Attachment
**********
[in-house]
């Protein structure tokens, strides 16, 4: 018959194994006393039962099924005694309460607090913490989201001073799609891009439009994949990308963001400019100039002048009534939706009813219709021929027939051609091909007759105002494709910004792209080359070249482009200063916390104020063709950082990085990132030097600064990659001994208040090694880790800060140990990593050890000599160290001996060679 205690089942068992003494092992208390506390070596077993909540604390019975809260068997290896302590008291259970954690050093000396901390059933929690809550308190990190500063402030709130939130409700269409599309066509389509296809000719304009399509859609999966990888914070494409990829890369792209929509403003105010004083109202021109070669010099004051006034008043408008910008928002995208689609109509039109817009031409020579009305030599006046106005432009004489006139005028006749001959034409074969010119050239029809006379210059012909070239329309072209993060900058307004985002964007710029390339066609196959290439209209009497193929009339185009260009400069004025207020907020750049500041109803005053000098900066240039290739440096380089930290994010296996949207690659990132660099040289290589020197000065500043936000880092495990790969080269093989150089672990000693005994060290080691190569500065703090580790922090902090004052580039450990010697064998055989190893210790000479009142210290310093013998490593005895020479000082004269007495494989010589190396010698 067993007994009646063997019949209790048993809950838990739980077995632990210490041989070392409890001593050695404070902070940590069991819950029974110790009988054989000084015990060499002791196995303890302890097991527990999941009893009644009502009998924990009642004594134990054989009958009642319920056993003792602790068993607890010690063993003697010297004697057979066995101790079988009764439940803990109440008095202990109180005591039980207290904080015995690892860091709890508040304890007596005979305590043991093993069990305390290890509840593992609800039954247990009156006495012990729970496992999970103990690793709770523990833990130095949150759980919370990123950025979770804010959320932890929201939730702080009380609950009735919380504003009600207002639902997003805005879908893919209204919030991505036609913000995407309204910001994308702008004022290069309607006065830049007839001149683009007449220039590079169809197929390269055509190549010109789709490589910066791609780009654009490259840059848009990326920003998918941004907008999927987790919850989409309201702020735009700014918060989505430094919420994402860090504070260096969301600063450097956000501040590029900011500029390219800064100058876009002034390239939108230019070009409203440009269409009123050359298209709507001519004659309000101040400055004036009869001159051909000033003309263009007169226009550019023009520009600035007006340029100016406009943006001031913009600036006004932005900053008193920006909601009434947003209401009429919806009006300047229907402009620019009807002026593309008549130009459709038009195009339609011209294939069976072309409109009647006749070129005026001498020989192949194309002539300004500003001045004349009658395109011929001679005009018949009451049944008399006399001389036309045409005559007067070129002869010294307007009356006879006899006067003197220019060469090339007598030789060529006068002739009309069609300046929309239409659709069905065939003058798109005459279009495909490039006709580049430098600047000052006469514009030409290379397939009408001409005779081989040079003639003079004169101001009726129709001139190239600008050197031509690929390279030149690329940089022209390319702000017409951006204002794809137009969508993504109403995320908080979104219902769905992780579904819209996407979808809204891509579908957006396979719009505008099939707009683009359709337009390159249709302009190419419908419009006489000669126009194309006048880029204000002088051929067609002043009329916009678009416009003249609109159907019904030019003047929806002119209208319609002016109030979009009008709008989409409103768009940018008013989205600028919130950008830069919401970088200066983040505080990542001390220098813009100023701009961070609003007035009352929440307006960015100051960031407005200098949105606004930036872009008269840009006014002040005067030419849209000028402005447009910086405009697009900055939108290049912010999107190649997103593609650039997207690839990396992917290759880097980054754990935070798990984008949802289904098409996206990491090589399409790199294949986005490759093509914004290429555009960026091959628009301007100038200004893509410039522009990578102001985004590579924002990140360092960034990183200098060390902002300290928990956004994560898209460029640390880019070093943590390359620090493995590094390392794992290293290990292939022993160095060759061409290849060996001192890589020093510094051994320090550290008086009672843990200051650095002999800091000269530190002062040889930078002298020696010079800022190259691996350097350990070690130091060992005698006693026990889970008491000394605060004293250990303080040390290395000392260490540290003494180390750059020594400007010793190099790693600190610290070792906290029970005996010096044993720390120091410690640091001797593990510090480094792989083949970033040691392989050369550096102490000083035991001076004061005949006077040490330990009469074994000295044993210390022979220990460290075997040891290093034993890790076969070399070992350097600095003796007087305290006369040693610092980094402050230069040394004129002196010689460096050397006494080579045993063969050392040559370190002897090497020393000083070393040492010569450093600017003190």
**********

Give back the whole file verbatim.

[in-house]
């Protein structure tokens, strides 16, 4: 018959194994006393039962099924005694309460607090913490989201001073799609891009439009994949990308963001400019100039002048009534939706009813219709021929027939051609091909007759105002494709910004792209080359070249482009200063916390104020063709950082990085990132030097600064990659001994208040090694880790800060140990990593050890000599160290001996060679 205690089942068992003494092992208390506390070596077993909540604390019975809260068997290896302590008291259970954690050093000396901390059933929690809550308190990190500063402030709130939130409700269409599309066509389509296809000719304009399509859609999966990888914070494409990829890369792209929509403003105010004083109202021109070669010099004051006034008043408008910008928002995208689609109509039109817009031409020579009305030599006046106005432009004489006139005028006749001959034409074969010119050239029809006379210059012909070239329309072209993060900058307004985002964007710029390339066609196959290439209209009497193929009339185009260009400069004025207020907020750049500041109803005053000098900066240039290739440096380089930290994010296996949207690659990132660099040289290589020197000065500043936000880092495990790969080269093989150089672990000693005994060290080691190569500065703090580790922090902090004052580039450990010697064998055989190893210790000479009142210290310093013998490593005895020479000082004269007495494989010589190396010698 067993007994009646063997019949209790048993809950838990739980077995632990210490041989070392409890001593050695404070902070940590069991819950029974110790009988054989000084015990060499002791196995303890302890097991527990999941009893009644009502009998924990009642004594134990054989009958009642319920056993003792602790068993607890010690063993003697010297004697057979066995101790079988009764439940803990109440008095202990109180005591039980207290904080015995690892860091709890508040304890007596005979305590043991093993069990305390290890509840593992609800039954247990009156006495012990729970496992999970103990690793709770523990833990130095949150759980919370990123950025979770804010959320932890929201939730702080009380609950009735919380504003009600207002639902997003805005879908893919209204919030991505036609913000995407309204910001994308702008004022290069309607006065830049007839001149683009007449220039590079169809197929390269055509190549010109789709490589910066791609780009654009490259840059848009990326920003998918941004907008999927987790919850989409309201702020735009700014918060989505430094919420994402860090504070260096969301600063450097956000501040590029900011500029390219800064100058876009002034390239939108230019070009409203440009269409009123050359298209709507001519004659309000101040400055004036009869001159051909000033003309263009007169226009550019023009520009600035007006340029100016406009943006001031913009600036006004932005900053008193920006909601009434947003209401009429919806009006300047229907402009620019009807002026593309008549130009459709038009195009339609011209294939069976072309409109009647006749070129005026001498020989192949194309002539300004500003001045004349009658395109011929001679005009018949009451049944008399006399001389036309045409005559007067070129002869010294307007009356006879006899006067003197220019060469090339007598030789060529006068002739009309069609300046929309239409659709069905065939003058798109005459279009495909490039006709580049430098600047000052006469514009030409290379397939009408001409005779081989040079003639003079004169101001009726129709001139190239600008050197031509690929390279030149690329940089022209390319702000017409951006204002794809137009969508993504109403995320908080979104219902769905992780579904819209996407979808809204891509579908957006396979719009505008099939707009683009359709337009390159249709302009190419419908419009006489000669126009194309006048880029204000002088051929067609002043009329916009678009416009003249609109159907019904030019003047929806002119209208319609002016109030979009009008709008989409409103768009940018008013989205600028919130950008830069919401970088200066983040505080990542001390220098813009100023701009961070609003007035009352929440307006960015100051960031407005200098949105606004930036872009008269840009006014002040005067030419849209000028402005447009910086405009697009900055939108290049912010999107190649997103593609650039997207690839990396992917290759880097980054754990935070798990984008949802289904098409996206990491090589399409790199294949986005490759093509914004290429555009960026091959628009301007100038200004893509410039522009990578102001985004590579924002990140360092960034990183200098060390902002300290928990956004994560898209460029640390880019070093943590390359620090493995590094390392794992290293290990292939022993160095060759061409290849060996001192890589020093510094051994320090550290008086009672843990200051650095002999800091000269530190002062040889930078002298020696010079800022190259691996350097350990070690130091060992005698006693026990889970008491000394605060004293250990303080040390290395000392260490540290003494180390750059020594400007010793190099790693600190610290070792906290029970005996010096044993720390120091410690640091001797593990510090480094792989083949970033040691392989050369550096102490000083035991001076004061005949006077040490330990009469074994000295044993210390022979220990460290075997040891290093034993890790076969070399070992350097600095003796007087305290006369040693610092980094402050230069040394004129002196010689460096050397006494080579045993063969050392040559370190002897090497020393000083070393040492010569450093600017003190």